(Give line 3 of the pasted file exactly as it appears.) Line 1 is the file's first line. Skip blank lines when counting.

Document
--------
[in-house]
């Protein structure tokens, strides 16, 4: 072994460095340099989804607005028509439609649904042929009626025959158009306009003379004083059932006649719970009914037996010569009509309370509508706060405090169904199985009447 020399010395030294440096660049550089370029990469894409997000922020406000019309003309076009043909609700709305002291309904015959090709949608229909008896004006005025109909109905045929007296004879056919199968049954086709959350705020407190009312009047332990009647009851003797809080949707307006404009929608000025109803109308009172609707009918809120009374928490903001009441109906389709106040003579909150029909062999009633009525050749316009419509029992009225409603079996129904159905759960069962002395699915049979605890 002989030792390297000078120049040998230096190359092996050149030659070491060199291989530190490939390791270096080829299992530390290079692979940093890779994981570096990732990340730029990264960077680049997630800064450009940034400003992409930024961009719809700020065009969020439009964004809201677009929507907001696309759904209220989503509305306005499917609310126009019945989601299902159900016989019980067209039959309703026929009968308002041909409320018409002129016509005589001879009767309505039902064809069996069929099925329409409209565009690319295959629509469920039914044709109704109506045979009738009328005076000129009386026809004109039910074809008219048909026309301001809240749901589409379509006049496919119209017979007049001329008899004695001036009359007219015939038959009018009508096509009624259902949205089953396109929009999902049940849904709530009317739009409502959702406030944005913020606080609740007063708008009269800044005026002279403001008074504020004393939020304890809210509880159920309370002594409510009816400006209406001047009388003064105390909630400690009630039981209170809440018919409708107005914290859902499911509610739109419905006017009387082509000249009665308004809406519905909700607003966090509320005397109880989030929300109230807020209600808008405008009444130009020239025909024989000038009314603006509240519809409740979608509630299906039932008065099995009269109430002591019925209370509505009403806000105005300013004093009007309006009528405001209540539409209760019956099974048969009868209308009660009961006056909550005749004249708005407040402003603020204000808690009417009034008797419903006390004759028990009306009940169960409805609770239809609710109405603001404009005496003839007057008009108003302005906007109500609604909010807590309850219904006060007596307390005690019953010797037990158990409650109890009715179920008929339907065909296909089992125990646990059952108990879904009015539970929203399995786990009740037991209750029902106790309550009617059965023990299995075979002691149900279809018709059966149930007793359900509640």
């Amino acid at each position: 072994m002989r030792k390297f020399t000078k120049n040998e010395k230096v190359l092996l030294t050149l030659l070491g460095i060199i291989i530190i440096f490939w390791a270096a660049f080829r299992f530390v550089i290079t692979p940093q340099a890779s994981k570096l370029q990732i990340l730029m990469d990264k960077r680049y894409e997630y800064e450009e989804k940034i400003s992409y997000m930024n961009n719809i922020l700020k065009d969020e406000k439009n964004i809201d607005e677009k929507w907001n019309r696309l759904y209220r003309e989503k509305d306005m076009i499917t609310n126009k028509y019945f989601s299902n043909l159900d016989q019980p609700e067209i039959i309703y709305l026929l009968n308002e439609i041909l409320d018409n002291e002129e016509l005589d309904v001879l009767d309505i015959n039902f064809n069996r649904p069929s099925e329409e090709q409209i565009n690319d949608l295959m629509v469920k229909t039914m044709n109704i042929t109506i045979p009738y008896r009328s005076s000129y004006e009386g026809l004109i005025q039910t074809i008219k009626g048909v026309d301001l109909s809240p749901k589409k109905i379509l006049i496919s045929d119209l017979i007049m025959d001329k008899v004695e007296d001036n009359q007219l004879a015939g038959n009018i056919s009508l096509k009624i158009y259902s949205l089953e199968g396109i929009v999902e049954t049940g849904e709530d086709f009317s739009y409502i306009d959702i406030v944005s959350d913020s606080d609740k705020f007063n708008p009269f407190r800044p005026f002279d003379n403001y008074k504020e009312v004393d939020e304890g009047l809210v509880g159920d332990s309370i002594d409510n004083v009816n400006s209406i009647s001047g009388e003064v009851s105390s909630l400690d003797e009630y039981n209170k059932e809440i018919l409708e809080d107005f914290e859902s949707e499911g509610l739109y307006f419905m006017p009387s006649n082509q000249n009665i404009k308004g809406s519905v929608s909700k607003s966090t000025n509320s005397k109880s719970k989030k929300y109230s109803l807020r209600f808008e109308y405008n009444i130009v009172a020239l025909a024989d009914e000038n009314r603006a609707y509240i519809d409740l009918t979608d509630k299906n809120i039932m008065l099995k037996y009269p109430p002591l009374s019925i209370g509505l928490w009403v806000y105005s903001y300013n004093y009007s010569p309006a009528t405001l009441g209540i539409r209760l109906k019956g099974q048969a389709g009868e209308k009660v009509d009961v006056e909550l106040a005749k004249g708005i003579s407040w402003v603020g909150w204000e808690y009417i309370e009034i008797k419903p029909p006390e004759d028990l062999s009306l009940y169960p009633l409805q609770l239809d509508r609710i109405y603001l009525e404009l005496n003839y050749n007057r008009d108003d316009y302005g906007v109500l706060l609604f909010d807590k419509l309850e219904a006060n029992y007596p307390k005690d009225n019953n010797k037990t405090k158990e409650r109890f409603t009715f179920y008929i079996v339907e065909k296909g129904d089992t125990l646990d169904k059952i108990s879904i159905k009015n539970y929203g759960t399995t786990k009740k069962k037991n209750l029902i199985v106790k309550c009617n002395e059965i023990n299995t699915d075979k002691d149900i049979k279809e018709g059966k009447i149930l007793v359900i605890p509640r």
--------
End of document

């Amino acid at each position: 072994m002989r030792k390297f020399t000078k120049n040998e010395k230096v190359l092996l030294t050149l030659l070491g460095i060199i291989i530190i440096f490939w390791a270096a660049f080829r299992f530390v550089i290079t692979p940093q340099a890779s994981k570096l370029q990732i990340l730029m990469d990264k960077r680049y894409e997630y800064e450009e989804k940034i400003s992409y997000m930024n961009n719809i922020l700020k065009d969020e406000k439009n964004i809201d607005e677009k929507w907001n019309r696309l759904y209220r003309e989503k509305d306005m076009i499917t609310n126009k028509y019945f989601s299902n043909l159900d016989q019980p609700e067209i039959i309703y709305l026929l009968n308002e439609i041909l409320d018409n002291e002129e016509l005589d309904v001879l009767d309505i015959n039902f064809n069996r649904p069929s099925e329409e090709q409209i565009n690319d949608l295959m629509v469920k229909t039914m044709n109704i042929t109506i045979p009738y008896r009328s005076s000129y004006e009386g026809l004109i005025q039910t074809i008219k009626g048909v026309d301001l109909s809240p749901k589409k109905i379509l006049i496919s045929d119209l017979i007049m025959d001329k008899v004695e007296d001036n009359q007219l004879a015939g038959n009018i056919s009508l096509k009624i158009y259902s949205l089953e199968g396109i929009v999902e049954t049940g849904e709530d086709f009317s739009y409502i306009d959702i406030v944005s959350d913020s606080d609740k705020f007063n708008p009269f407190r800044p005026f002279d003379n403001y008074k504020e009312v004393d939020e304890g009047l809210v509880g159920d332990s309370i002594d409510n004083v009816n400006s209406i009647s001047g009388e003064v009851s105390s909630l400690d003797e009630y039981n209170k059932e809440i018919l409708e809080d107005f914290e859902s949707e499911g509610l739109y307006f419905m006017p009387s006649n082509q000249n009665i404009k308004g809406s519905v929608s909700k607003s966090t000025n509320s005397k109880s719970k989030k929300y109230s109803l807020r209600f808008e109308y405008n009444i130009v009172a020239l025909a024989d009914e000038n009314r603006a609707y509240i519809d409740l009918t979608d509630k299906n809120i039932m008065l099995k037996y009269p109430p002591l009374s019925i209370g509505l928490w009403v806000y105005s903001y300013n004093y009007s010569p309006a009528t405001l009441g209540i539409r209760l109906k019956g099974q048969a389709g009868e209308k009660v009509d009961v006056e909550l106040a005749k004249g708005i003579s407040w402003v603020g909150w204000e808690y009417i309370e009034i008797k419903p029909p006390e004759d028990l062999s009306l009940y169960p009633l409805q609770l239809d509508r609710i109405y603001l009525e404009l005496n003839y050749n007057r008009d108003d316009y302005g906007v109500l706060l609604f909010d807590k419509l309850e219904a006060n029992y007596p307390k005690d009225n019953n010797k037990t405090k158990e409650r109890f409603t009715f179920y008929i079996v339907e065909k296909g129904d089992t125990l646990d169904k059952i108990s879904i159905k009015n539970y929203g759960t399995t786990k009740k069962k037991n209750l029902i199985v106790k309550c009617n002395e059965i023990n299995t699915d075979k002691d149900i049979k279809e018709g059966k009447i149930l007793v359900i605890p509640r």